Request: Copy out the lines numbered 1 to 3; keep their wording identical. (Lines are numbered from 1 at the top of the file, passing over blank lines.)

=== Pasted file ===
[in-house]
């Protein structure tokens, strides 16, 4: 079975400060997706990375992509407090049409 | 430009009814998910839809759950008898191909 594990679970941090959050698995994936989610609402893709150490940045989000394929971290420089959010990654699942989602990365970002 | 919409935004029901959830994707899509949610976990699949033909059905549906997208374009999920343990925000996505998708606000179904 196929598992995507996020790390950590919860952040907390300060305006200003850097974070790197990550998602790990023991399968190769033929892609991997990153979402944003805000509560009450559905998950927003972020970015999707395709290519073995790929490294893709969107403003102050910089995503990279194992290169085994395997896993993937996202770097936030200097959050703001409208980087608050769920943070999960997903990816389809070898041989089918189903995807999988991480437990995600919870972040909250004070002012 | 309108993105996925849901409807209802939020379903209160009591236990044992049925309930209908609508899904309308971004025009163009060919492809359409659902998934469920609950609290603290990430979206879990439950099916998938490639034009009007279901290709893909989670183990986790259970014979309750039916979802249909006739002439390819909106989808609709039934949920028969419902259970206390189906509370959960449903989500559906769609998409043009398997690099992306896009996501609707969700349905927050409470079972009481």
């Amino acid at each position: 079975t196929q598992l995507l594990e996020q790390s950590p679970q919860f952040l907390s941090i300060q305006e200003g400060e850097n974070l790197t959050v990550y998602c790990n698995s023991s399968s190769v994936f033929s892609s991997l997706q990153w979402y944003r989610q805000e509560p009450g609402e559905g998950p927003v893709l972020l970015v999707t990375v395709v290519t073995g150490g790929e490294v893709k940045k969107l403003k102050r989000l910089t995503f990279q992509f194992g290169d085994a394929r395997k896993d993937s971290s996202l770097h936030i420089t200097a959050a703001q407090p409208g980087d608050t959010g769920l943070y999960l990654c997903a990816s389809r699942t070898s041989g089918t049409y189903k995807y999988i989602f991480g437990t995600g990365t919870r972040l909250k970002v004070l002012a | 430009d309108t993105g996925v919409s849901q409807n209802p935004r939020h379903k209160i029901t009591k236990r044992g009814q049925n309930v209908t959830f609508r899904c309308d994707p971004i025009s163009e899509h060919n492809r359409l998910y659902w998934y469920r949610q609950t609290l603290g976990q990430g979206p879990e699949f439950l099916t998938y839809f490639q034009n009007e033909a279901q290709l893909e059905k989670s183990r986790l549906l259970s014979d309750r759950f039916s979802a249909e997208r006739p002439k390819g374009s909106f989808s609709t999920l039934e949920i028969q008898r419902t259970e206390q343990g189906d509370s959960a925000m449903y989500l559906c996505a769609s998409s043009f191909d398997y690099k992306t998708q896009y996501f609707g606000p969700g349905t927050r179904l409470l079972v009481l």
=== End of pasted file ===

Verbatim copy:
[in-house]
């Protein structure tokens, strides 16, 4: 079975400060997706990375992509407090049409 | 430009009814998910839809759950008898191909 594990679970941090959050698995994936989610609402893709150490940045989000394929971290420089959010990654699942989602990365970002 | 919409935004029901959830994707899509949610976990699949033909059905549906997208374009999920343990925000996505998708606000179904 196929598992995507996020790390950590919860952040907390300060305006200003850097974070790197990550998602790990023991399968190769033929892609991997990153979402944003805000509560009450559905998950927003972020970015999707395709290519073995790929490294893709969107403003102050910089995503990279194992290169085994395997896993993937996202770097936030200097959050703001409208980087608050769920943070999960997903990816389809070898041989089918189903995807999988991480437990995600919870972040909250004070002012 | 309108993105996925849901409807209802939020379903209160009591236990044992049925309930209908609508899904309308971004025009163009060919492809359409659902998934469920609950609290603290990430979206879990439950099916998938490639034009009007279901290709893909989670183990986790259970014979309750039916979802249909006739002439390819909106989808609709039934949920028969419902259970206390189906509370959960449903989500559906769609998409043009398997690099992306896009996501609707969700349905927050409470079972009481």
């Amino acid at each position: 079975t196929q598992l995507l594990e996020q790390s950590p679970q919860f952040l907390s941090i300060q305006e200003g400060e850097n974070l790197t959050v990550y998602c790990n698995s023991s399968s190769v994936f033929s892609s991997l997706q990153w979402y944003r989610q805000e509560p009450g609402e559905g998950p927003v893709l972020l970015v999707t990375v395709v290519t073995g150490g790929e490294v893709k940045k969107l403003k102050r989000l910089t995503f990279q992509f194992g290169d085994a394929r395997k896993d993937s971290s996202l770097h936030i420089t200097a959050a703001q407090p409208g980087d608050t959010g769920l943070y999960l990654c997903a990816s389809r699942t070898s041989g089918t049409y189903k995807y999988i989602f991480g437990t995600g990365t919870r972040l909250k970002v004070l002012a | 430009d309108t993105g996925v919409s849901q409807n209802p935004r939020h379903k209160i029901t009591k236990r044992g009814q049925n309930v209908t959830f609508r899904c309308d994707p971004i025009s163009e899509h060919n492809r359409l998910y659902w998934y469920r949610q609950t609290l603290g976990q990430g979206p879990e699949f439950l099916t998938y839809f490639q034009n009007e033909a279901q290709l893909e059905k989670s183990r986790l549906l259970s014979d309750r759950f039916s979802a249909e997208r006739p002439k390819g374009s909106f989808s609709t999920l039934e949920i028969q008898r419902t259970e206390q343990g189906d509370s959960a925000m449903y989500l559906c996505a769609s998409s043009f191909d398997y690099k992306t998708q896009y996501f609707g606000p969700g349905t927050r179904l409470l079972v009481l």